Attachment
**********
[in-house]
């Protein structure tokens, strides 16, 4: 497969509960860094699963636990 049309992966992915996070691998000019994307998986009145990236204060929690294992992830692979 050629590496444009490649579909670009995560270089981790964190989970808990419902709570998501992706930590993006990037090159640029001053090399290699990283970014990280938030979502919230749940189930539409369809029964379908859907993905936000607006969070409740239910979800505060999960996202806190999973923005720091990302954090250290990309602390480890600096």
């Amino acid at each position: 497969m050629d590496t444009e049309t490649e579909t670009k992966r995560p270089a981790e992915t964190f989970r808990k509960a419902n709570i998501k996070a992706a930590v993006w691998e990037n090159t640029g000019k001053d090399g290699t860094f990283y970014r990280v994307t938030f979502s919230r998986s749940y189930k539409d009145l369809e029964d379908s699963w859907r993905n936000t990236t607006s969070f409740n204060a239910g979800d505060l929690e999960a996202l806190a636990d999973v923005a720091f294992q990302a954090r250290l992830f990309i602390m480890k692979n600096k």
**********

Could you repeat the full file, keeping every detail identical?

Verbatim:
[in-house]
């Protein structure tokens, strides 16, 4: 497969509960860094699963636990 049309992966992915996070691998000019994307998986009145990236204060929690294992992830692979 050629590496444009490649579909670009995560270089981790964190989970808990419902709570998501992706930590993006990037090159640029001053090399290699990283970014990280938030979502919230749940189930539409369809029964379908859907993905936000607006969070409740239910979800505060999960996202806190999973923005720091990302954090250290990309602390480890600096």
């Amino acid at each position: 497969m050629d590496t444009e049309t490649e579909t670009k992966r995560p270089a981790e992915t964190f989970r808990k509960a419902n709570i998501k996070a992706a930590v993006w691998e990037n090159t640029g000019k001053d090399g290699t860094f990283y970014r990280v994307t938030f979502s919230r998986s749940y189930k539409d009145l369809e029964d379908s699963w859907r993905n936000t990236t607006s969070f409740n204060a239910g979800d505060l929690e999960a996202l806190a636990d999973v923005a720091f294992q990302a954090r250290l992830f990309i602390m480890k692979n600096k």